Image 1 of 8: Bahrain: A Sunni government ruling over a Shia majority spells trouble in any of our restive nations looking to Spring and blaming Iran for trouble-making hasn't helped rulers cover-up massive human rights abuses. But with a western-friendly King still in power, the 'Pearl Revolution' of last year has lost some of its shine.
Image 1 of 8: Kuwait mass protests: Last year they took down the government but so far this year the crackdown has made bigger news than the demonstrations. But Kuwait's leaders are still clearly taking the "biggest protests in their history" seriously with a ban on gatherings this month and rumors of militias flown in to aid the oppression.
Image 1 of 8: Bedoon people: The often forgotten stateless people could provide a serious threat to their state, after they dragged the US into their plight last month with a letter direct to the President. Kuwait's police got heavy handed with Bedoon protestors in October but the drama could push reforms through.
Image 1 of 8: David Cameron: The British PM was in the region this month for a chat with Abu Dhabi's students about the 'Arab Spring'. Given the lack of any Spring in the UAE, it seemed an odd location for the lecture but the Conservative leader was undeterred by wary looks from the Emirates' leaders.
Image 1 of 8: Oman: The revolution was over before it really began in this progressive Sultanate, despite an absolute monarchy maintaining power. In February the Spring looked ready to start with hundreds on the streets but government reforms (booting out 12 cabinet minister and boosting unemployment benefits) meant it quickly fizzled out.
Image 1 of 8: Saudi Arabia: So far the uprisings in the holy Kingdom have looked more like Shia/Sunni revolt than a nation-wide Spring but Saudi is still concerned by any signs of dissent. Police crackdowns on the restive Shias, including the shooting of peaceful protestors, could broaden the scope for this revolution in its infancy.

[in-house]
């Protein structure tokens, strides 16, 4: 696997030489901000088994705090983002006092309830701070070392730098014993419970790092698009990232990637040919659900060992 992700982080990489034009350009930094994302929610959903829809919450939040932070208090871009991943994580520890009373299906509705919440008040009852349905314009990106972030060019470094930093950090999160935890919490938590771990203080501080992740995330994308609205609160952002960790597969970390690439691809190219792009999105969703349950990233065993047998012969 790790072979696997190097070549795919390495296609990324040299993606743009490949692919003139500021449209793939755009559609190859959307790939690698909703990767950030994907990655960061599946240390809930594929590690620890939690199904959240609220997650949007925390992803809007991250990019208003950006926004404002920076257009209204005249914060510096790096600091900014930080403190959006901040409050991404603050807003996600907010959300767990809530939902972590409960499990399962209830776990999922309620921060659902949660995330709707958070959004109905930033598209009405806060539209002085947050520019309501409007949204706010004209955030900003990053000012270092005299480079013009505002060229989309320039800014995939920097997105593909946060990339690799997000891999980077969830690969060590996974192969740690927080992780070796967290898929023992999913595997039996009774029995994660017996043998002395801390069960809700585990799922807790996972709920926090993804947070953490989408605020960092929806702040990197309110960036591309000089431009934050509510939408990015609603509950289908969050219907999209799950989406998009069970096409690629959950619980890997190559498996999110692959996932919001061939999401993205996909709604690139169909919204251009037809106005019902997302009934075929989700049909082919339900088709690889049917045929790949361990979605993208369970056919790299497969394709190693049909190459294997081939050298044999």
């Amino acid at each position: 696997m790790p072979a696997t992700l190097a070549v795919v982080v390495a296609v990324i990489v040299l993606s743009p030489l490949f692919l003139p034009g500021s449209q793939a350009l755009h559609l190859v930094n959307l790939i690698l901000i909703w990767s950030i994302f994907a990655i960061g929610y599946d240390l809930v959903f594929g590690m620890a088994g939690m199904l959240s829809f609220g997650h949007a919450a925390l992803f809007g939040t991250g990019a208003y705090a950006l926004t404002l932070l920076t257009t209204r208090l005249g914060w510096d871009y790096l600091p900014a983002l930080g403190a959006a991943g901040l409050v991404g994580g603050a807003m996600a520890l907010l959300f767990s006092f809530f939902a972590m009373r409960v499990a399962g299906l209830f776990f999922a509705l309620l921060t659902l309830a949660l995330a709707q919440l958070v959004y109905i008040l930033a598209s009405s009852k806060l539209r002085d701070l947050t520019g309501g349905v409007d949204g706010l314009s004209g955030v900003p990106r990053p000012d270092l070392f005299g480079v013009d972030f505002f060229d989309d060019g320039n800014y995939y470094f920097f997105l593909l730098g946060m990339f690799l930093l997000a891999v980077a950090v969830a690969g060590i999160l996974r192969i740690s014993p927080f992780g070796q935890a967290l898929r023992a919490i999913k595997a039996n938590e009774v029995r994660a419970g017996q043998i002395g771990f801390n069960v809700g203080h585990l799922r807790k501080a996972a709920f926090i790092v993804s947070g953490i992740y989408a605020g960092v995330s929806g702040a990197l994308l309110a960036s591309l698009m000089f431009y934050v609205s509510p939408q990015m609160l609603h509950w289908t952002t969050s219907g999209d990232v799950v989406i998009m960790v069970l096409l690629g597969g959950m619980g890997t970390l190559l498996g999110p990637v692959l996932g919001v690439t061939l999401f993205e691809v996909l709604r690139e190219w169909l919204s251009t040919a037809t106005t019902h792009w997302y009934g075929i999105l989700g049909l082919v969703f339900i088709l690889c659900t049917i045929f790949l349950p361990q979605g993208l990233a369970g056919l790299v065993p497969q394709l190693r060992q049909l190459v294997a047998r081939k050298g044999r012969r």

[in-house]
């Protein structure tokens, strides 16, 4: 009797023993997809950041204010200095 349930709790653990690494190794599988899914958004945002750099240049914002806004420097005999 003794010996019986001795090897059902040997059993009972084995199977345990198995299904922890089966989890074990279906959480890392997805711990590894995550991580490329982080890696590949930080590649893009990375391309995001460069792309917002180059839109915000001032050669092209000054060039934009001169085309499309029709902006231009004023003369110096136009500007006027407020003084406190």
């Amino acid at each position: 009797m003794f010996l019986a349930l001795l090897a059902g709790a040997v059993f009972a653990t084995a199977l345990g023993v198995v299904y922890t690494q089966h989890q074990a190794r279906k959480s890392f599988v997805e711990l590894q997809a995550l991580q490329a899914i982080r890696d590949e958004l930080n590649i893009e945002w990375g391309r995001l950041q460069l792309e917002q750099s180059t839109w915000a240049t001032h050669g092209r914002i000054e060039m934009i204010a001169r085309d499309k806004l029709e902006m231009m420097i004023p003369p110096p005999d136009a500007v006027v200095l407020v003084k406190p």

Image 1 of 8: Qatar: Despite 'revolutionary' TV network Al Jazeera basing their operations in this Emirate, Qataris have been the most Spring-free of any of our Gulfi nations. The agreeable living conditions and high wages have left these Arabs in a doze of undemocratic comfort.
Image 1 of 8: Yemen: The one true Arab Springer in the Gulf region became an anti-climax on a worrying scale after ousted-President Saleh simply gave over power to his deputy. The Gulf-brokered deal left Yemenis disappointed, with reforms few and far between. Another revolution could very well be in the offing.
In the first round of revolutions, the Arabian Gulf avoided, for the most part, a change in their regimes, placating opponents with money handouts and increasing welfare safety nets.
The drama in Egypt or Tunisia was sidelined in this oil rich region and with good reason. In North Africa, the initial lot of Springs were started by economic hardship. Mohammed Bouazizi set himself on fire to protest terrible financial conditions in Sidi Bouzid, while shocking unemployment in Cairo left young people the time and motivation to demonstrate against their government.
But there was a non-economic, some would say more important, reason behind the Springs. Corruption was rife, ‘elections’, when they did happen, bore no reflection on the people’s will and human rights were non-existent.
So, while the Arabia Gulf doesn’t have anything like the same economic problems as Egypt or Tunisia, their residents are finally starting to worry about their lack of rights.
The governments of the Gulf are often dealing with minorities living in their richest regions but reaping none of the benefits. Others are ruling over a majority sect different to their own.
While the biggest disruptions are taking place in Bahrain and Kuwait, other places are also starting to show signs of dissent. What their government may not realize is: the harder the crackdown on protestors, the more sympathizers join.
If this Spring is to happen, it will need the focus of the world’s media on the abuse of power by leaders and their law enforcers, which is already cropping up everywhere from Eastern Saudi to central Kuwait.
Is the Arab Spring in the Gulf about to happen? Or are we a long way off any changes? Tell us what you think below.